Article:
"I can't argue with any of that, Sir. But since you've mentioned our conversation, remember what you said then about North Hollow and his clique. If they really did pull strings to put Santino aboard as OCTO and you not only relieve him of that duty, but then heave him completely off your bridge, and then take the midshipwoman they probably put him here specifically to get and put her into his slot—" He shook his head.

"You're right. That will piss them off, won't it?" Bachfisch murmured cheerfully.

"What it may do," Layson said in an exasperated tone, "is put you right beside her on their enemies list, Sir."

"Well, if it does, I could be in a lot worse company, couldn't I? And whether that happens or not doesn't really have any bearing on the specific problem which you and I have to solve right here and right now. So putting aside all other considerations, is there anyone in the ship's company who you think would be better qualified as an acting assistant tactical officer than Harrington would?"

"Of course there isn't. I'm not sure that putting her into the slot will be easy to justify if BuPers decides to get nasty about it—or not on paper, at least—but there's no question in my mind that she's the best choice, taken strictly on the basis of her merits. Which, I hasten to add, doesn't mean that I won't make sure that Janice rides very close herd on her. Or that I won't be doing exactly the same thing myself, for that matter."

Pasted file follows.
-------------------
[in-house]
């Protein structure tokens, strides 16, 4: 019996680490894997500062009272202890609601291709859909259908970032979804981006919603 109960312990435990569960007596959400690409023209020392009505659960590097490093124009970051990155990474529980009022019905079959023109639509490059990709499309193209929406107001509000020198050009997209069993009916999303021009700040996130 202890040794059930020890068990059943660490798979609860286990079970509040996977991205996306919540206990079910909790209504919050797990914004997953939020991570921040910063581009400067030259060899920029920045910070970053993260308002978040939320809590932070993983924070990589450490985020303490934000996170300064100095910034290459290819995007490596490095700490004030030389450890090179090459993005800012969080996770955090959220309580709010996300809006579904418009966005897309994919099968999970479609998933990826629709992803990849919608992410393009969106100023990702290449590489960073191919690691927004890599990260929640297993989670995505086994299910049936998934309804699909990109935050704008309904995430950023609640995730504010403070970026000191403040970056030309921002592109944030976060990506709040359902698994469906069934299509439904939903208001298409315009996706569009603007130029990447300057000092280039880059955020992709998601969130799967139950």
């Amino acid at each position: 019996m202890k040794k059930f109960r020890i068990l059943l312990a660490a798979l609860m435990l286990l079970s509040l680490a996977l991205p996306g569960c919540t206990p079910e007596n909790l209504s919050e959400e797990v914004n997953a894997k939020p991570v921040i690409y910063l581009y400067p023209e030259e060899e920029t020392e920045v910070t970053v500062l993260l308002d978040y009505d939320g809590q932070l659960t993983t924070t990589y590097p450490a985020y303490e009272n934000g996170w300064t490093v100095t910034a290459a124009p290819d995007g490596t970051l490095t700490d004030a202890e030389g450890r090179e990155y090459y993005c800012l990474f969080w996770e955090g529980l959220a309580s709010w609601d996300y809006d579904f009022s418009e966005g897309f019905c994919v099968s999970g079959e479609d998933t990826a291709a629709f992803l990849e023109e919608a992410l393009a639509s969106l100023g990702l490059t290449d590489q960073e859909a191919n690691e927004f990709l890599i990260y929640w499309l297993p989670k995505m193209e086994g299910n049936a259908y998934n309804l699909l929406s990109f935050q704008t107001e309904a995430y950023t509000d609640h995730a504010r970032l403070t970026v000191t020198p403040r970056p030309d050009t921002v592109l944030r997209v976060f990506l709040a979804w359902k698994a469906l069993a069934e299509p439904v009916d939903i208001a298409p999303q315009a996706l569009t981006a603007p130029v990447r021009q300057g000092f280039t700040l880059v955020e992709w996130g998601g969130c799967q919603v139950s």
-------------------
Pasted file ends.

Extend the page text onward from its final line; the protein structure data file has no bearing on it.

"Excellent!" This time there was nothing small about Bachfisch's huge grin. "And while you're thinking about all the extra work this is going to make for you and Janice, think about how Harrington is going to feel when she finds out what sort of responsibility we're dumping on her! I think it will be rather informative to see just how panicked she gets when you break the word to her. And just to be sure that she doesn't get a swelled head about her temporary elevation over her fellow snotties, you might point out to her that while the exigencies of the King's service require that she assume those additional responsibilities, we can hardly excuse her from her training duties."